Energy costs are often overlooked when buying an air purifier. Although energy efficiency may seem minor, choosing an inefficient purifier can incur large electricity costs. In this article, we discuss how to choose an energy-efficient air purifier and also analyze the electricity costs of running some popular air purifiers.
Comparison of Air Purifier Electricity Costs
To get an idea of typical electricity costs for running an air purifier, we found some of the most popular air purifiers on Amazon.
These purifiers include the Levoit Core 300, Conway Airmega AP-1512HH, Colzer EPI-328, and our own Smart Air Sqair. We chose these air purifiers due to their popularity and relatively similar CADR ratings. An air purifier CADR rating measures its effectiveness, or in other words how much clean air it produces. CADR ratings below are given in cubic meters per hour.
Levoit Core 300 (CADR: 229 CMH)
Coway Airmega AP-1512HH (CADR: 296 CMH)
Colzer EPI-328 (CADR: 320 CMH)
Smart Air Sqair (CADR: 315 CMH)
Annual Electricity Cost of Air Purifiers
So how do the energy efficiencies of these air purifiers translate to costs? Using a price of 14 cents per kilowatt-hour, which is also roughly the average price of electricity in the US and globally, we compare the yearly electricity cost of the four air purifiers. The graph below shows energy costs if the air purifier is run for a year, 24 hours a day, at the highest setting.
The Coway and Colzer air purifiers have the highest annual electricity costs at $94 and $98. On the other hand, the Sqair has the lowest electricity cost at $46. Even with the Sqair using significantly less energy, the Sqair still has a CADR of 315 m3/hr, which is higher than the Coway at 296 m3/hr and nearly as high as the Colzer at 320 m3/hr.
In places like Germany, where the electricity is more expensive at ~36 cents per kilowatt-hour, the differences in annual electricity cost between the purifiers are even more significant.
The annual electricity costs for Coway and Colzer increase to $243 and $252 respectively, while smaller increases are observed for Levoit and Sqair, which now incur a cost of $142 and $120 respectively.
An Energy-Efficient Air Purifier Can Save $100+ on Electricity Bill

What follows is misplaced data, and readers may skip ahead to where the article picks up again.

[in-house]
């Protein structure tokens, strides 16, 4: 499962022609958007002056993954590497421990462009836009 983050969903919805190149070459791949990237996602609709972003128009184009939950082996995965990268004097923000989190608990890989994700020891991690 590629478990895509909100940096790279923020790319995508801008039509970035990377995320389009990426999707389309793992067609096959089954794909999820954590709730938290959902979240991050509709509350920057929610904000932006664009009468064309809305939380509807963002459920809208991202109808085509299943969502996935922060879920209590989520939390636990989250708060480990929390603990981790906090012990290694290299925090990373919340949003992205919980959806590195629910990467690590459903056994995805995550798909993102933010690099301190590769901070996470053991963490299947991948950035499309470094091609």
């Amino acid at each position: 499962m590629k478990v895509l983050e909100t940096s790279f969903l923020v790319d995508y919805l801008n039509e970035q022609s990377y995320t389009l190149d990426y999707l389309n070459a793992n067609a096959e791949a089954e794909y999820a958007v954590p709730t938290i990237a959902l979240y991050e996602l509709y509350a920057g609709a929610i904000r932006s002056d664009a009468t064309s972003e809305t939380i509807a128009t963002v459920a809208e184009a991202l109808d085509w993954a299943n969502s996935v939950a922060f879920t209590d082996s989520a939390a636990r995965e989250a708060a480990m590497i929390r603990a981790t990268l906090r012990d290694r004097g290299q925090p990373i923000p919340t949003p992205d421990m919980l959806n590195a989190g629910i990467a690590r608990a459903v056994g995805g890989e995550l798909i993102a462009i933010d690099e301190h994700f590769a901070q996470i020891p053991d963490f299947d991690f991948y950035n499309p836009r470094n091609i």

The above analysis highlights the importance of choosing an energy-efficient air purifier. Even though the above data shows the electricity cost differences of running the air purifier 24/7 (which is not uncommon), there can still be significant cost savings at lower levels as well.
How to Choose an Energy-Efficient Air Purifier
When looking for an air purifier that can save you money on your electric bill, there are two things to consider. The first of course is the energy usage, which is given in watts. Make sure the number listed by the air purifier company is the energy usage for the purifier on high. Note, energy usage is sometimes not listed on Amazon pages, but it is almost always listed on a product’s official website.
The other factor to consider is how much clean air the air purifier generates. Slightly higher power consumption may be ok if it is producing considerably more clean air. To factor this in, we can take note of an air purifier’s CADR rating. The higher the rating, the more air the air purifier can clean. Thus, the ultimate test for an air purifier’s energy efficiency is a ratio of CADR/watts. In other words, how much clean air one watt of electricity produces.
Below we found the amount of clean air (CADR) produced per watt of electricity for the four air purifiers.
The Sqair is the most energy-efficient, having the highest CADR/watt (at 8.3 m3/hr per watt). On the other hand, Coway and Colzer have the lowest energy efficiency (at 3.8 and 4.0 m3/hr per watt respectively).
Why is the Sqair Energy-Efficient?
The Sqair is one of the most cost-effective and energy-efficient air purifiers on the market for a couple of reasons. The first is the ‘no-frills’ philosophy behind the conceptualization of the Sqair. The Sqair captures the essence of air purifiers without adding any unnecessary gimmicks like LED displays or ionizers, which helps lower its electricity consumption and overall cost.
Smart Air also carefully chose to use an H12 HEPA filter instead of an H13 filter. At first, a lower grade HEPA filter may appear to be disadvantageous. However, our tests show that it actually contributes to a more powerful purifier by allowing more air to flow through for purification.
As air more easily passes through the H12 filter, Sqair can also be fitted with a fan that is not excessively strong (and therefore energy-wasting) to achieve the same airflow.